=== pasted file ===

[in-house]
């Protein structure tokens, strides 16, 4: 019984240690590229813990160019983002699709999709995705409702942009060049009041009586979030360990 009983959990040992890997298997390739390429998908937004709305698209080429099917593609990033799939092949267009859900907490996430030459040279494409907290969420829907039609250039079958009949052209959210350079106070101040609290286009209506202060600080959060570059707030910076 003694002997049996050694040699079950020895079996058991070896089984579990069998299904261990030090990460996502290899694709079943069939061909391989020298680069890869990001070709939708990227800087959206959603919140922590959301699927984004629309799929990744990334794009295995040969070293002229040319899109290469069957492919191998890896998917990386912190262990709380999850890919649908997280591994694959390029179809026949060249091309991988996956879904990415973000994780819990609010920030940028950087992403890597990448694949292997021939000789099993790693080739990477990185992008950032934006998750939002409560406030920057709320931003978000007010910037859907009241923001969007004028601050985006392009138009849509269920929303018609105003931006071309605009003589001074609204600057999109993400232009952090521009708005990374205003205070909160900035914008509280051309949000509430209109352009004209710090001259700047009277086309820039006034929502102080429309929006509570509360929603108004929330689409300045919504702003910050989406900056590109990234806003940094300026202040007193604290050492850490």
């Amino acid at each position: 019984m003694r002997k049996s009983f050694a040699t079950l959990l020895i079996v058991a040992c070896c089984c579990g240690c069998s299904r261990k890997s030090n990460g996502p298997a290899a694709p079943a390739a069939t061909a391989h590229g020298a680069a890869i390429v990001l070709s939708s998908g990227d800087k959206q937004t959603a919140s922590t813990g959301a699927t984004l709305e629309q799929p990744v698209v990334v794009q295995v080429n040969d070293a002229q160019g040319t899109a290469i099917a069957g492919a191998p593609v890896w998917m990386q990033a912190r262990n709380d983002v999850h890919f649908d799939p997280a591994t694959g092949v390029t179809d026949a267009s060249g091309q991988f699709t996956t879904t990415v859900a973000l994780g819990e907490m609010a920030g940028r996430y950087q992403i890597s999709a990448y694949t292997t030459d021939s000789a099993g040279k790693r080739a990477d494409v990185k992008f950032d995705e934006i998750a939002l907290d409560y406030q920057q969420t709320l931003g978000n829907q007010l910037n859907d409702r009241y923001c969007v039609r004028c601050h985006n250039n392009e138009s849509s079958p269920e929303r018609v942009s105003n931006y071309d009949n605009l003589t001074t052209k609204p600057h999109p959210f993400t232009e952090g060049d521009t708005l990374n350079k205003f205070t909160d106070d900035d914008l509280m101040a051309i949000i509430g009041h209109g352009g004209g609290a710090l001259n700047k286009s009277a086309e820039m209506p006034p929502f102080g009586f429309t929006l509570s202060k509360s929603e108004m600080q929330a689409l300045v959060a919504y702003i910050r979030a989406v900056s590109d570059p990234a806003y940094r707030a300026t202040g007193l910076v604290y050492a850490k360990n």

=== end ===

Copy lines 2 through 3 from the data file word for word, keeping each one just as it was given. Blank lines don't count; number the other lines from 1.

């Protein structure tokens, strides 16, 4: 019984240690590229813990160019983002699709999709995705409702942009060049009041009586979030360990 009983959990040992890997298997390739390429998908937004709305698209080429099917593609990033799939092949267009859900907490996430030459040279494409907290969420829907039609250039079958009949052209959210350079106070101040609290286009209506202060600080959060570059707030910076 003694002997049996050694040699079950020895079996058991070896089984579990069998299904261990030090990460996502290899694709079943069939061909391989020298680069890869990001070709939708990227800087959206959603919140922590959301699927984004629309799929990744990334794009295995040969070293002229040319899109290469069957492919191998890896998917990386912190262990709380999850890919649908997280591994694959390029179809026949060249091309991988996956879904990415973000994780819990609010920030940028950087992403890597990448694949292997021939000789099993790693080739990477990185992008950032934006998750939002409560406030920057709320931003978000007010910037859907009241923001969007004028601050985006392009138009849509269920929303018609105003931006071309605009003589001074609204600057999109993400232009952090521009708005990374205003205070909160900035914008509280051309949000509430209109352009004209710090001259700047009277086309820039006034929502102080429309929006509570509360929603108004929330689409300045919504702003910050989406900056590109990234806003940094300026202040007193604290050492850490």
């Amino acid at each position: 019984m003694r002997k049996s009983f050694a040699t079950l959990l020895i079996v058991a040992c070896c089984c579990g240690c069998s299904r261990k890997s030090n990460g996502p298997a290899a694709p079943a390739a069939t061909a391989h590229g020298a680069a890869i390429v990001l070709s939708s998908g990227d800087k959206q937004t959603a919140s922590t813990g959301a699927t984004l709305e629309q799929p990744v698209v990334v794009q295995v080429n040969d070293a002229q160019g040319t899109a290469i099917a069957g492919a191998p593609v890896w998917m990386q990033a912190r262990n709380d983002v999850h890919f649908d799939p997280a591994t694959g092949v390029t179809d026949a267009s060249g091309q991988f699709t996956t879904t990415v859900a973000l994780g819990e907490m609010a920030g940028r996430y950087q992403i890597s999709a990448y694949t292997t030459d021939s000789a099993g040279k790693r080739a990477d494409v990185k992008f950032d995705e934006i998750a939002l907290d409560y406030q920057q969420t709320l931003g978000n829907q007010l910037n859907d409702r009241y923001c969007v039609r004028c601050h985006n250039n392009e138009s849509s079958p269920e929303r018609v942009s105003n931006y071309d009949n605009l003589t001074t052209k609204p600057h999109p959210f993400t232009e952090g060049d521009t708005l990374n350079k205003f205070t909160d106070d900035d914008l509280m101040a051309i949000i509430g009041h209109g352009g004209g609290a710090l001259n700047k286009s009277a086309e820039m209506p006034p929502f102080g009586f429309t929006l509570s202060k509360s929603e108004m600080q929330a689409l300045v959060a919504y702003i910050r979030a989406v900056s590109d570059p990234a806003y940094r707030a300026t202040g007193l910076v604290y050492a850490k360990n």